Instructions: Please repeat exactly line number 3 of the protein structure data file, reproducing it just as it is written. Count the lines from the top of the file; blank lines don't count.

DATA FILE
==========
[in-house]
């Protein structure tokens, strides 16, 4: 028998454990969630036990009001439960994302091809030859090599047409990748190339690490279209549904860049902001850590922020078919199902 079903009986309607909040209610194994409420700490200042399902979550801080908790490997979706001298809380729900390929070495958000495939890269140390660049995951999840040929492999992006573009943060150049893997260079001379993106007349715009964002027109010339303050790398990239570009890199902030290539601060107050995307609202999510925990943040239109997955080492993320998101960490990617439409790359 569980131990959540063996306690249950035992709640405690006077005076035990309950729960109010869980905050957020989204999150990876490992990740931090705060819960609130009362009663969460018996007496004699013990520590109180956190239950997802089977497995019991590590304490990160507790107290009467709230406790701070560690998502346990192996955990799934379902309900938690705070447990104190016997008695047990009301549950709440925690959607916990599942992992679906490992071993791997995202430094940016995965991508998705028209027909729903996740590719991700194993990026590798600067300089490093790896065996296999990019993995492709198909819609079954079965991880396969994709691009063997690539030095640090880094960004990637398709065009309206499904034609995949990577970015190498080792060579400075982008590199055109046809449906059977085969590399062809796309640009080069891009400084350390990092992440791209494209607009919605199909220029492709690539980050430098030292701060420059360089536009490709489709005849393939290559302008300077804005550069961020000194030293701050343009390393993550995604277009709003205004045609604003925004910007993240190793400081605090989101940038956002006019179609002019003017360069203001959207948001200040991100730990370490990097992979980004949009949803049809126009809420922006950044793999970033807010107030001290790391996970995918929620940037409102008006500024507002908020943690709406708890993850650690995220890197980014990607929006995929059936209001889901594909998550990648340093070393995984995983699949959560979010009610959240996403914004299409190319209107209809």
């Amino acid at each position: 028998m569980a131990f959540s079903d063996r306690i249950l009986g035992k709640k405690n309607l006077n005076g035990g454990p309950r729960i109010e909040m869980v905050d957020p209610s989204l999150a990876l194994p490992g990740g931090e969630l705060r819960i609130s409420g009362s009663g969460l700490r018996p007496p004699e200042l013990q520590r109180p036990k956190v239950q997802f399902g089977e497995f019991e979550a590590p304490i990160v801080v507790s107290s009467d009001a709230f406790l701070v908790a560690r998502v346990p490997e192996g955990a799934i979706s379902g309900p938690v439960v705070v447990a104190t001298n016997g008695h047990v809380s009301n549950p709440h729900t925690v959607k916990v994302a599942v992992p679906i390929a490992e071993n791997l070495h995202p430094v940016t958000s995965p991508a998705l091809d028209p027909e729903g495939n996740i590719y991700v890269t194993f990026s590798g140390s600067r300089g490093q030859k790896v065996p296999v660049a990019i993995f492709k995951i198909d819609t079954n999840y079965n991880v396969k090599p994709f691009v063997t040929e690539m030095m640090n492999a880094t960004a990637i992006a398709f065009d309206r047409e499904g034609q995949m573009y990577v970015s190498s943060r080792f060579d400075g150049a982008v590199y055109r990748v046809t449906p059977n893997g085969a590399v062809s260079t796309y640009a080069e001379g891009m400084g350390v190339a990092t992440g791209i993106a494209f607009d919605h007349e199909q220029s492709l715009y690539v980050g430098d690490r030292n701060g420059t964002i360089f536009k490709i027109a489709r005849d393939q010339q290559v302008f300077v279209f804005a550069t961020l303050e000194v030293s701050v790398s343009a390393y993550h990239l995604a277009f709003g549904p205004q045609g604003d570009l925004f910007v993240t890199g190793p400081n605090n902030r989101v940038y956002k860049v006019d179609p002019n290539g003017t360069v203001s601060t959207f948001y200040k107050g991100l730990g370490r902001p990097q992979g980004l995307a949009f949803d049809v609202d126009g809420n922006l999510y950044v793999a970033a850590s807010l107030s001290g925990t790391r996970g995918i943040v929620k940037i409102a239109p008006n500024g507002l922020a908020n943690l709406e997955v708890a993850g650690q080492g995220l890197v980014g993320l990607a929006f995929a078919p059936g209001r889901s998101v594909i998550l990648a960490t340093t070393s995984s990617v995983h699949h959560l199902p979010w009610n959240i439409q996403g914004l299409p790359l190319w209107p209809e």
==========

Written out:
């Amino acid at each position: 028998m569980a131990f959540s079903d063996r306690i249950l009986g035992k709640k405690n309607l006077n005076g035990g454990p309950r729960i109010e909040m869980v905050d957020p209610s989204l999150a990876l194994p490992g990740g931090e969630l705060r819960i609130s409420g009362s009663g969460l700490r018996p007496p004699e200042l013990q520590r109180p036990k956190v239950q997802f399902g089977e497995f019991e979550a590590p304490i990160v801080v507790s107290s009467d009001a709230f406790l701070v908790a560690r998502v346990p490997e192996g955990a799934i979706s379902g309900p938690v439960v705070v447990a104190t001298n016997g008695h047990v809380s009301n549950p709440h729900t925690v959607k916990v994302a599942v992992p679906i390929a490992e071993n791997l070495h995202p430094v940016t958000s995965p991508a998705l091809d028209p027909e729903g495939n996740i590719y991700v890269t194993f990026s590798g140390s600067r300089g490093q030859k790896v065996p296999v660049a990019i993995f492709k995951i198909d819609t079954n999840y079965n991880v396969k090599p994709f691009v063997t040929e690539m030095m640090n492999a880094t960004a990637i992006a398709f065009d309206r047409e499904g034609q995949m573009y990577v970015s190498s943060r080792f060579d400075g150049a982008v590199y055109r990748v046809t449906p059977n893997g085969a590399v062809s260079t796309y640009a080069e001379g891009m400084g350390v190339a990092t992440g791209i993106a494209f607009d919605h007349e199909q220029s492709l715009y690539v980050g430098d690490r030292n701060g420059t964002i360089f536009k490709i027109a489709r005849d393939q010339q290559v302008f300077v279209f804005a550069t961020l303050e000194v030293s701050v790398s343009a390393y993550h990239l995604a277009f709003g549904p205004q045609g604003d570009l925004f910007v993240t890199g190793p400081n605090n902030r989101v940038y956002k860049v006019d179609p002019n290539g003017t360069v203001s601060t959207f948001y200040k107050g991100l730990g370490r902001p990097q992979g980004l995307a949009f949803d049809v609202d126009g809420n922006l999510y950044v793999a970033a850590s807010l107030s001290g925990t790391r996970g995918i943040v929620k940037i409102a239109p008006n500024g507002l922020a908020n943690l709406e997955v708890a993850g650690q080492g995220l890197v980014g993320l990607a929006f995929a078919p059936g209001r889901s998101v594909i998550l990648a960490t340093t070393s995984s990617v995983h699949h959560l199902p979010w009610n959240i439409q996403g914004l299409p790359l190319w209107p209809e």